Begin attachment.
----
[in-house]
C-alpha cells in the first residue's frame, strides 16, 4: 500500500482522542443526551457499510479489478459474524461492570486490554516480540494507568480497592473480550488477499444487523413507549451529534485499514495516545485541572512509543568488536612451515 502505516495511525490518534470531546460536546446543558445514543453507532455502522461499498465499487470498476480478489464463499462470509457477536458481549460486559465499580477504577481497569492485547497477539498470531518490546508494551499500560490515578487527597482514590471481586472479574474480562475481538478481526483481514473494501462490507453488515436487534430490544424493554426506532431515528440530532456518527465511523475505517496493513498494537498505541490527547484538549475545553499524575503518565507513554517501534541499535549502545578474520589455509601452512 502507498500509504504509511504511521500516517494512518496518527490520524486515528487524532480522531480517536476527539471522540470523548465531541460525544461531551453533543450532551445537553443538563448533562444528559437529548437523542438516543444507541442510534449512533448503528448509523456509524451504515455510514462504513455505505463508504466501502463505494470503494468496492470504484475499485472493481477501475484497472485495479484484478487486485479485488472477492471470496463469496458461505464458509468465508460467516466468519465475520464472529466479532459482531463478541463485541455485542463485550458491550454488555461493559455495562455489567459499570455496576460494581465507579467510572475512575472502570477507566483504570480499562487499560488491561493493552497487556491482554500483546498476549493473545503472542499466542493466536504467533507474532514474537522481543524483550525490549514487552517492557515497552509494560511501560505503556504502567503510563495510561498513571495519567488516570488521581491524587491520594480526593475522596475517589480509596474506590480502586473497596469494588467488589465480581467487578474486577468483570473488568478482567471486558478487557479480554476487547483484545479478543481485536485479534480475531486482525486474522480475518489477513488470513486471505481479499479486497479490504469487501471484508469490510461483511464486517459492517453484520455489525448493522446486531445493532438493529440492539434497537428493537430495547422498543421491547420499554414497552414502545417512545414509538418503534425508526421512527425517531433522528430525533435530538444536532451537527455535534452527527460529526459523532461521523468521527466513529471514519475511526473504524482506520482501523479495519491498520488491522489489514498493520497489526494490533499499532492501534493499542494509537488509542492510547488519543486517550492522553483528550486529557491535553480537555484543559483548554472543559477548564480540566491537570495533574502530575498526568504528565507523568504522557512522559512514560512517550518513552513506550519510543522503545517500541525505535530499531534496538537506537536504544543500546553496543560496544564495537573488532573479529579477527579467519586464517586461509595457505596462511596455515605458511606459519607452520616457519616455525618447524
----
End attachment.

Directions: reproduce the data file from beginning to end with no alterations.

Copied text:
[in-house]
C-alpha cells in the first residue's frame, strides 16, 4: 500500500482522542443526551457499510479489478459474524461492570486490554516480540494507568480497592473480550488477499444487523413507549451529534485499514495516545485541572512509543568488536612451515 502505516495511525490518534470531546460536546446543558445514543453507532455502522461499498465499487470498476480478489464463499462470509457477536458481549460486559465499580477504577481497569492485547497477539498470531518490546508494551499500560490515578487527597482514590471481586472479574474480562475481538478481526483481514473494501462490507453488515436487534430490544424493554426506532431515528440530532456518527465511523475505517496493513498494537498505541490527547484538549475545553499524575503518565507513554517501534541499535549502545578474520589455509601452512 502507498500509504504509511504511521500516517494512518496518527490520524486515528487524532480522531480517536476527539471522540470523548465531541460525544461531551453533543450532551445537553443538563448533562444528559437529548437523542438516543444507541442510534449512533448503528448509523456509524451504515455510514462504513455505505463508504466501502463505494470503494468496492470504484475499485472493481477501475484497472485495479484484478487486485479485488472477492471470496463469496458461505464458509468465508460467516466468519465475520464472529466479532459482531463478541463485541455485542463485550458491550454488555461493559455495562455489567459499570455496576460494581465507579467510572475512575472502570477507566483504570480499562487499560488491561493493552497487556491482554500483546498476549493473545503472542499466542493466536504467533507474532514474537522481543524483550525490549514487552517492557515497552509494560511501560505503556504502567503510563495510561498513571495519567488516570488521581491524587491520594480526593475522596475517589480509596474506590480502586473497596469494588467488589465480581467487578474486577468483570473488568478482567471486558478487557479480554476487547483484545479478543481485536485479534480475531486482525486474522480475518489477513488470513486471505481479499479486497479490504469487501471484508469490510461483511464486517459492517453484520455489525448493522446486531445493532438493529440492539434497537428493537430495547422498543421491547420499554414497552414502545417512545414509538418503534425508526421512527425517531433522528430525533435530538444536532451537527455535534452527527460529526459523532461521523468521527466513529471514519475511526473504524482506520482501523479495519491498520488491522489489514498493520497489526494490533499499532492501534493499542494509537488509542492510547488519543486517550492522553483528550486529557491535553480537555484543559483548554472543559477548564480540566491537570495533574502530575498526568504528565507523568504522557512522559512514560512517550518513552513506550519510543522503545517500541525505535530499531534496538537506537536504544543500546553496543560496544564495537573488532573479529579477527579467519586464517586461509595457505596462511596455515605458511606459519607452520616457519616455525618447524